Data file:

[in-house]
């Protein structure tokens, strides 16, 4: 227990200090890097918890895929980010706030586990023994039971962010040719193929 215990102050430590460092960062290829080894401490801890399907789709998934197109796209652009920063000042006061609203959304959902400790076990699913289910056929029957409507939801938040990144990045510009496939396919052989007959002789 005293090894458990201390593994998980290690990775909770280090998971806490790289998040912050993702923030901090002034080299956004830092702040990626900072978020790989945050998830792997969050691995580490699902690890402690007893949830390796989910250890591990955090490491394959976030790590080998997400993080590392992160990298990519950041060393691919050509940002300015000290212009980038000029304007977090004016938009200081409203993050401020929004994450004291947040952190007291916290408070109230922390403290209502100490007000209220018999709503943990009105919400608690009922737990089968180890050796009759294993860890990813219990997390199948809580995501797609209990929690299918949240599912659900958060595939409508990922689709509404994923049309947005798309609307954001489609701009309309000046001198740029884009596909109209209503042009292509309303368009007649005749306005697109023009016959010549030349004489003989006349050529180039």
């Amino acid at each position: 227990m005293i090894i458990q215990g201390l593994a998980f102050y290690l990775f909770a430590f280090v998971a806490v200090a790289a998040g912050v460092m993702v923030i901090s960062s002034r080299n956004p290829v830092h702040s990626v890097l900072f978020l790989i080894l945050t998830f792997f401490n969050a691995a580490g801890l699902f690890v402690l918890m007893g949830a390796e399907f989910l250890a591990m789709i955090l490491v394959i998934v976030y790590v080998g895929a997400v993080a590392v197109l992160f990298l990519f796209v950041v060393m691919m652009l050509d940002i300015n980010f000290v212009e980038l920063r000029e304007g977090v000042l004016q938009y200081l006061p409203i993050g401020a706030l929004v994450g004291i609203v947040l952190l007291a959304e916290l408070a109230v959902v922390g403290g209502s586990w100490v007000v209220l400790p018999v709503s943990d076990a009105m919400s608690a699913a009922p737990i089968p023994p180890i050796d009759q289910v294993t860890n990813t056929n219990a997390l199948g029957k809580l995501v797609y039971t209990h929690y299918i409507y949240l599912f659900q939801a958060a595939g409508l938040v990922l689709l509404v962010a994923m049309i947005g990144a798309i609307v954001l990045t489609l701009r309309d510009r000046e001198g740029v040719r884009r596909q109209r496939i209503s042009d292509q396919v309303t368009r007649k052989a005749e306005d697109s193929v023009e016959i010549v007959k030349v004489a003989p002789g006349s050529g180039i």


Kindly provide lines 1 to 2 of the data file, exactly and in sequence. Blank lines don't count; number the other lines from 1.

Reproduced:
[in-house]
């Protein structure tokens, strides 16, 4: 227990200090890097918890895929980010706030586990023994039971962010040719193929 215990102050430590460092960062290829080894401490801890399907789709998934197109796209652009920063000042006061609203959304959902400790076990699913289910056929029957409507939801938040990144990045510009496939396919052989007959002789 005293090894458990201390593994998980290690990775909770280090998971806490790289998040912050993702923030901090002034080299956004830092702040990626900072978020790989945050998830792997969050691995580490699902690890402690007893949830390796989910250890591990955090490491394959976030790590080998997400993080590392992160990298990519950041060393691919050509940002300015000290212009980038000029304007977090004016938009200081409203993050401020929004994450004291947040952190007291916290408070109230922390403290209502100490007000209220018999709503943990009105919400608690009922737990089968180890050796009759294993860890990813219990997390199948809580995501797609209990929690299918949240599912659900958060595939409508990922689709509404994923049309947005798309609307954001489609701009309309000046001198740029884009596909109209209503042009292509309303368009007649005749306005697109023009016959010549030349004489003989006349050529180039």